Filed under: Pasta, Soups | Comments (2)
Is everyone out of their turkey-induced haze?
Have you all thought of new and exciting ways to eat your Thanksgiving leftovers?
Are you hating turkey by now or are you still in love with the bird?
They, being magazines, cookbooks, the internet etc. tell you to average one pound of turkey per person for the Thanksgiving meal. I, ever dutifully (and thinking about how each person would like a little packet of leftovers), obliged to the extreme and allowed two pounds per person. But with the feast that lay before my guests last Thursday: two kinds of dressing, a duo of cranberries, mashed potatoes, yams, brussels sprouts with chestnuts, balsamic glazed onions, and gravy– lots of gravy, the turkey was almost inconsequential.
Don’t get me wrong, the bird was delicious! Burnished a lovely brown and basted with butter by me, and carved then reassembled magnificently by trusted guest. But I only had two little [...]
Filed under: Meat&Fish, Pasta | Comment (0)
Last year my dear friend moved away. And he left me booze, a lot of booze. This friend was not implying anything about my alcohol consumption, it was just that he was moving cross country. You know how grumpy police can be about traveling with open containers, especially over state lines. So when he moved, I became the owner of the remnants of his well-stocked bar.
Most of it is gone, save for the rhubarb and the orange bitters (a little goes a long way!), and a very large bottle of vodka. I am not much of a vodka drinker. If given the choice between a vodka or gin martini, the gin wins out every time. So I’ve begun to search for ways to use up my vodka. And one of the best things to cook with vodka has got to be Penne alla Vodka, essentially marinara sauce, enlivened with vodka, [...]
Filed under: Misc., Pasta | Comments (2)
I recently taught an autumn pie class, and at the end of the course one of my students gave me a vintage Pennsylvania Dutch cookbook she had picked up at an estate sale. I had told the class that I have a fascination with heirloom cookbooks. The book was her thank you for teaching her to face her culinary fears of pie dough.
As I’ve looked through the book (it’s really more of a spiral-bound pamphlet), fascinated by the advice on how to make a meal out of so little, one recipe stuck out– noodles for soup.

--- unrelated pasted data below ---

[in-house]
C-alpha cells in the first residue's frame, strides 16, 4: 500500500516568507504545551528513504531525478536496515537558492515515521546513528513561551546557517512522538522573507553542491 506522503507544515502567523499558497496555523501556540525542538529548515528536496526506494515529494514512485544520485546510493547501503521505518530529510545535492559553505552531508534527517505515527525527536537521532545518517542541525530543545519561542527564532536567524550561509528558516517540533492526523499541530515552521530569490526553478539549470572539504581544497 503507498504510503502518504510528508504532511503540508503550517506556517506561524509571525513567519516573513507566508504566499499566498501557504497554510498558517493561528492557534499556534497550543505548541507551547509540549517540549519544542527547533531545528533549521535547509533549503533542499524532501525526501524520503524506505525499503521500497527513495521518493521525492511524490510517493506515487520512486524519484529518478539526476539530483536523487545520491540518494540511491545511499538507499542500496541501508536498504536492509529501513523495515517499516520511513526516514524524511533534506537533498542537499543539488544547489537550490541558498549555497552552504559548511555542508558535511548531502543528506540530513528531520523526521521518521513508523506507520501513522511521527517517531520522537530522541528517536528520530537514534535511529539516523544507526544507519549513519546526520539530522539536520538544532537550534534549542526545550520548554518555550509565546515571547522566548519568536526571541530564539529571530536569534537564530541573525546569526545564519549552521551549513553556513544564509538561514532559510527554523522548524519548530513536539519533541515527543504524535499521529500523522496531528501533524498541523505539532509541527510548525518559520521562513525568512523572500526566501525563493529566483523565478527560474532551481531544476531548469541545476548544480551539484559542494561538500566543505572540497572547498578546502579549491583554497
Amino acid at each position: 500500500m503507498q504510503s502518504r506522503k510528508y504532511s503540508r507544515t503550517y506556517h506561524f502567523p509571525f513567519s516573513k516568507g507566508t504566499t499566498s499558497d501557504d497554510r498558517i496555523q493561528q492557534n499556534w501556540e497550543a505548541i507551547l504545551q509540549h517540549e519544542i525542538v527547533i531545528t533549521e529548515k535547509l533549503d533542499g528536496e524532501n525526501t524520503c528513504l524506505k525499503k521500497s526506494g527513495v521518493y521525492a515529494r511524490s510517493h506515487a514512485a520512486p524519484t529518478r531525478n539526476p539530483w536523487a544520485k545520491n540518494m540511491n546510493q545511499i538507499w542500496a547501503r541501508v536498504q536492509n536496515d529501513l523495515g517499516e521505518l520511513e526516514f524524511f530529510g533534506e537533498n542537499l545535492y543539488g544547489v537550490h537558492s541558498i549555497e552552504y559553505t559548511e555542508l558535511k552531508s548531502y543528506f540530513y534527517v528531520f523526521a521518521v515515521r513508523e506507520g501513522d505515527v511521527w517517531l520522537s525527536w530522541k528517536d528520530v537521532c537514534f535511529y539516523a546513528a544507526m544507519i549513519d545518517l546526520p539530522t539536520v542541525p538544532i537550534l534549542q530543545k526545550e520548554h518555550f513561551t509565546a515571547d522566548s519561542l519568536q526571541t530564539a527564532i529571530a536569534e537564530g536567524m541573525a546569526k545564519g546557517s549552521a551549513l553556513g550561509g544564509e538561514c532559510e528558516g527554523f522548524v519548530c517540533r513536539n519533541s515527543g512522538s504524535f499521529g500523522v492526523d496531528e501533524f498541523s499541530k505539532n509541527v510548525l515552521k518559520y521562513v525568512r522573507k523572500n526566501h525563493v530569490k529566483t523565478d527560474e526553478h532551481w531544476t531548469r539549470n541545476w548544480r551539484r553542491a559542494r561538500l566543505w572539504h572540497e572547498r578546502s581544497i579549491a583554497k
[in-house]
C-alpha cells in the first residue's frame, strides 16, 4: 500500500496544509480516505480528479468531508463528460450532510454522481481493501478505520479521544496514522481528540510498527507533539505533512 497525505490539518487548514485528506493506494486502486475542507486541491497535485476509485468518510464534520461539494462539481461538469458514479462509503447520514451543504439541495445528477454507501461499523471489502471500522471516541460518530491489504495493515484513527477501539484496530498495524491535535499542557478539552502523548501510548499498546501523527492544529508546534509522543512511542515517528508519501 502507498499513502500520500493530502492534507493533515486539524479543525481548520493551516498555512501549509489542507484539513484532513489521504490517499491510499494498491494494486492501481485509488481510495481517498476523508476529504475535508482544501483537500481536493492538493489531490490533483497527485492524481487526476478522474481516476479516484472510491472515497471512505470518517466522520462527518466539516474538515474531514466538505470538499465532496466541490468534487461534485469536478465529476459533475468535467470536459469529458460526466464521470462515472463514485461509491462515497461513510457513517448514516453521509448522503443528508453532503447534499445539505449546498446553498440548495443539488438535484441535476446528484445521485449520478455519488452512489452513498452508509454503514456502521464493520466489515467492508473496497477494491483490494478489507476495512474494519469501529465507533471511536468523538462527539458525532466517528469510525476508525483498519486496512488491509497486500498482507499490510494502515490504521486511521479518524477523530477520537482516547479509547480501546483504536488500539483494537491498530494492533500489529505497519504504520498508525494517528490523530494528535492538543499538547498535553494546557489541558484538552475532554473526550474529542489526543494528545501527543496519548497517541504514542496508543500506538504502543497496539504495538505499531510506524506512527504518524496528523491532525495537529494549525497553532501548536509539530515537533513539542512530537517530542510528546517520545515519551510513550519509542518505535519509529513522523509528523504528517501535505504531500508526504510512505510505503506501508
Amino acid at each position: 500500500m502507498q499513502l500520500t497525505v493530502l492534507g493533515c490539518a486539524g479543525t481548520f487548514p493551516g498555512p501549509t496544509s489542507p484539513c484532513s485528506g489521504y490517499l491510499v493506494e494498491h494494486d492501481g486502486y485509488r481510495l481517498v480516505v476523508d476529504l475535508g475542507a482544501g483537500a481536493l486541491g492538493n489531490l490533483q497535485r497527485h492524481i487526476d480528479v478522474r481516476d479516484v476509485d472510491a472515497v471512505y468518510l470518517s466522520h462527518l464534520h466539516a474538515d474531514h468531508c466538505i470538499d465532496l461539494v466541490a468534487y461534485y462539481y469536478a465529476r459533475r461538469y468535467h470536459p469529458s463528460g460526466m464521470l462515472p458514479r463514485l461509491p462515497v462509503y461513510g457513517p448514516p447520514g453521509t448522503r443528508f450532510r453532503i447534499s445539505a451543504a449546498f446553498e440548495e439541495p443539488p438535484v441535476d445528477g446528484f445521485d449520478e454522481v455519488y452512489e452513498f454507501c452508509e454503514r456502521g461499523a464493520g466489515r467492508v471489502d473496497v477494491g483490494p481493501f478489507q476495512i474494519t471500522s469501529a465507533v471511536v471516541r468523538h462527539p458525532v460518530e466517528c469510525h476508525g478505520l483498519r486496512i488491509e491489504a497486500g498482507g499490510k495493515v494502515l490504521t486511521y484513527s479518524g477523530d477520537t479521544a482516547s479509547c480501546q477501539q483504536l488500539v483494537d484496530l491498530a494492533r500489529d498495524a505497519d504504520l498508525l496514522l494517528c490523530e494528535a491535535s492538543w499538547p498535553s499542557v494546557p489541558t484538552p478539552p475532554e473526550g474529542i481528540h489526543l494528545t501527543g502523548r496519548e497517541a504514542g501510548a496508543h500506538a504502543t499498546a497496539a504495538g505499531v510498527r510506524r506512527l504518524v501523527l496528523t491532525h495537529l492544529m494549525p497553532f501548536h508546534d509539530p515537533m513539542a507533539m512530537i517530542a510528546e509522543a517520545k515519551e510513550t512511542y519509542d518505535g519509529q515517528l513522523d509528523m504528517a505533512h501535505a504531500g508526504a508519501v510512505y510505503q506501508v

When I was young, I remember my grandma, though not Pennsylvania Dutch, making the richest, most satisfying soup with her own homemade egg noodles. Any time she roasted a chicken, she always made stock from the carcass. She would drop off a large tupperware of the soup to my parents at work. The noodles were [...]
Filed under: Pasta, Vegetables | Comments (3)
Remember the pathetic growing season I had last year? When I couldn’t get my tomato plants into the ground and had to “grow” them in pots? Then it rained practically all June long, leaving me with a few measly, watery tomatoes. This, my friends, is what I call a serious dearth. Well, this year we tried again. We actually got the tomatoes into the ground, in soil no less! They were slow going. Slow to ripen. But then they got a little crazy, bushing out, tossing their tomato cages out of the garden. If not for the care of a diligent and mindful friend while Brian and I were in California, I fear that we would have had to hack our way through the tomato jungle when we got home. In fact, we sort of did.
This was only one of [...]
Filed under: Meat&Fish, Pasta, Vegetables | Comments (4)
As in the soup, because I made my own cream of mushroom– for a very specific purpose. This week I had my first tuna-noodle casserole. I did not grow up with casseroles. My dad never liked a one-pot meal, and my mom didn’t really care, so I had a childhood free of Durkee French Fried Onions. Frankly, I never liked tuna fish from a can until I was in college, so a tuna casserole was not in my culinary lexicon.
But recently my mother started making them for herself . Maybe she was finally feeling that empty-nest syndrome, or maybe she was hearkening back to her own childhood in the 1950s, filled with tuna-noodle casseroles. Either way she started to rave about them. At first I was appalled; this casserole always sounded like a train wreck to me. But then, as I started [...]